The insulin like-growth factor (IGF) system is well recognized to control multiple processes including growth, differentiation, cancer and aging. Our preliminary data includes evidence that genetic variations in the GH- IGF system is involved in human longevity and that the IGF-IGFBP system is a potent modulator of cancer progression in vitro and In vivo. In this project, we propose to utilize an array of unique cell lines and mouse models we have established with focus on IGFBP-deficient mice to determine if they exhibit altered life span or altered stress responsiveness and survival in response to oxidative stress and chemotherapy and to see if fasting results in an additive or antagonistic stress response to toxins. We will also investigate the mechanisms responsible for IGFBP-dependent effects on stress resistance and will examine the differential stress response (DSR) effect in murine genetic models of prostate cancer mated into IGF/IGFBP modified strains. Finally, we plan to investigate if IGF modulating drugs mimic or complement the DSR effects of fasting and diet on stress resistance and longevity in these models. The ultimate goal of this project is to test the hypothesis that lGF-1 and IGFBPs play central roles in the modulation of stress resistance as it relates to aging and diseases of aging. This knowledge can be applied to develop pharmacologic and nutritional interventions that will protect older patients against cancer, chemotherapy and radiotherapy, and other age- dependent diseases caused by endogenous toxins. We will therefore pursue the following specific aims: 1) Investigate the mechanism and differential action of IGFBPs on protection and sensitization of normal and transformed cells in vitro. Our hypothesis is that IGFBPs confer a differential stress resistance effect between primary and cancer cell lines through a dual mechanism involving both IGF-inhibition and direct cellular actions. 2) Define the role of IGFBPs in longevity and in vivo stress resistance through the use of the IGFBPS and IGFBPl knockout mice. 3) Examine the effects of IGF-modulating drugs including IGF-1 receptor blocking-antibodies on stress resistance and longevity in mice. 4) Determine the effects of IGF and IGFBPs on survival in prostate cancer models by mating IGF/IGFBP altered mice into genetic prostate cancer models, testing the progression of prostate cancer. Together, these studies will develop new strategies to understand the molecular mechanisms of cellular protection and apply them to differential protection of normal and cancer cells and the development of strategies to enhance healthy aging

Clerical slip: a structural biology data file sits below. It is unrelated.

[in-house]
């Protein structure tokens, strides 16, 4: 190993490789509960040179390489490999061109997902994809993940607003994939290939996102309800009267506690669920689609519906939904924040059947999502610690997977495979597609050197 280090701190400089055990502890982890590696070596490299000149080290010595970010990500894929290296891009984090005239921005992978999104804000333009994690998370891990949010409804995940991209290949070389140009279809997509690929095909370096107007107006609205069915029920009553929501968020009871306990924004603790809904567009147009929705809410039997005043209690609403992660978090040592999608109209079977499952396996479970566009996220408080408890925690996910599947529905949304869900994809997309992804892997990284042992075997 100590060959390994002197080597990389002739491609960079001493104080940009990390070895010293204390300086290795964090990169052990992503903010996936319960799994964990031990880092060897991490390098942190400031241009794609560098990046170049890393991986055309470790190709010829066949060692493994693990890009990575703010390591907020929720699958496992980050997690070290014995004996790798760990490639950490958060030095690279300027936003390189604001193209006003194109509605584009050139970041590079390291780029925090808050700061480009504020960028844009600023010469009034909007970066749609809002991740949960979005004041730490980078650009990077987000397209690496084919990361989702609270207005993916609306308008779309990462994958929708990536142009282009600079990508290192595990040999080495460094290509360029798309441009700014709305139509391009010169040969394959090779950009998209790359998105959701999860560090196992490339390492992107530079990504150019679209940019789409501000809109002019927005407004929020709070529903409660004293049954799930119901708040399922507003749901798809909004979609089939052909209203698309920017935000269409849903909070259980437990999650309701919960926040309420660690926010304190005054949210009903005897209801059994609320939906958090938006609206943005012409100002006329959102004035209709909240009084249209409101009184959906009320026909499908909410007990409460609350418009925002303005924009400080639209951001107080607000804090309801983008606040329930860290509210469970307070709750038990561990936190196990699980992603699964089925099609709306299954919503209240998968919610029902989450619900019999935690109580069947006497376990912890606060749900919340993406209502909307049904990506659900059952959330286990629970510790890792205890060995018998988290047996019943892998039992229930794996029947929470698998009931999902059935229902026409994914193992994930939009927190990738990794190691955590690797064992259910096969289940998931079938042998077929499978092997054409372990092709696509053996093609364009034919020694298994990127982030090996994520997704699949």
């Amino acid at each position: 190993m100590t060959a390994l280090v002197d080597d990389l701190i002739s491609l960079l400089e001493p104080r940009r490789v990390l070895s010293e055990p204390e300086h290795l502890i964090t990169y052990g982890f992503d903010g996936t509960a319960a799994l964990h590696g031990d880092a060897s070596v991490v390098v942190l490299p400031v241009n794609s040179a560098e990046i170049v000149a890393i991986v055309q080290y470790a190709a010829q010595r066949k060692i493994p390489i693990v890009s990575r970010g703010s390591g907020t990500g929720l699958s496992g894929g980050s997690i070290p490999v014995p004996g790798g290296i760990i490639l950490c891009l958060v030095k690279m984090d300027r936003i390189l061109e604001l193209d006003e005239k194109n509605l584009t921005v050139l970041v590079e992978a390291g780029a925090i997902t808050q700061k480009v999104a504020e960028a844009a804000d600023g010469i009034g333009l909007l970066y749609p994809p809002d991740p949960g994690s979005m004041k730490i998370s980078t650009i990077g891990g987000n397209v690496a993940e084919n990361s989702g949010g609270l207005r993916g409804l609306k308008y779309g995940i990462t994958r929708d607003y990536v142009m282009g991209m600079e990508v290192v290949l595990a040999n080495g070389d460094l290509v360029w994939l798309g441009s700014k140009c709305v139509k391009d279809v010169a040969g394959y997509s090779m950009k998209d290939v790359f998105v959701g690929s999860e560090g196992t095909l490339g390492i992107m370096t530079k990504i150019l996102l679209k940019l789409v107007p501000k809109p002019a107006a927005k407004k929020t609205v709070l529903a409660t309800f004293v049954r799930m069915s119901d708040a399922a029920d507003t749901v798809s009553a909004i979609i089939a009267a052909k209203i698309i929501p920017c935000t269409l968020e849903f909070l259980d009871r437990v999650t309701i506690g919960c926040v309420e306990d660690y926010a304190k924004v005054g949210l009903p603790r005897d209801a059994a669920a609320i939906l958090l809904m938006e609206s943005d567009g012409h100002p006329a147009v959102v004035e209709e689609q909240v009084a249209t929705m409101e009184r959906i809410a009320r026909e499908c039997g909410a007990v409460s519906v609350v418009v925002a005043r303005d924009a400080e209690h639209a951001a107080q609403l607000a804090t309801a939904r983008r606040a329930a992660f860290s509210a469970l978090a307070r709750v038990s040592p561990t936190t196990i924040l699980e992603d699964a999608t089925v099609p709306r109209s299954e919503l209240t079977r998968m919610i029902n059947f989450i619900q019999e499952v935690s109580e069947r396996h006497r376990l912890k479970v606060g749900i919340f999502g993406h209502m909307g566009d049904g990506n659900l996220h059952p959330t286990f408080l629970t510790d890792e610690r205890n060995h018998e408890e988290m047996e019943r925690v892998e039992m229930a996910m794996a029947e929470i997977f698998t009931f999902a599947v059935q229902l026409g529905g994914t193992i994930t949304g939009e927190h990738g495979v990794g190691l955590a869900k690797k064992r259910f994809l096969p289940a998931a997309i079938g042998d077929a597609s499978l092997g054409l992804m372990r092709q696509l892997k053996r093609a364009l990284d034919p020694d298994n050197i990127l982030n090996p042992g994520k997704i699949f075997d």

Public Health Relevance

;The insulin-like growth factor (IGF) system is a complex biological pathway that controls cellular and organismal growth and differentiation;and has been linked to aging and longevity on one hand and to cancer progression on the other. We will address important implications of potential therapies that target IGF activity and examine their effects on lifespan and on cancer development in mouse models. Our work will have direct relevance to the health of elderly Americans, as it will pave the way towards safe and effective approaches to enhance lifespan and health-span extension and healthy aging.

National Institute of Health (NIH)
National Institute on Aging (NIA)
Research Program Projects (P01)
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Special Emphasis Panel (ZAG1-ZIJ-5)
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University of Southern California
Los Angeles
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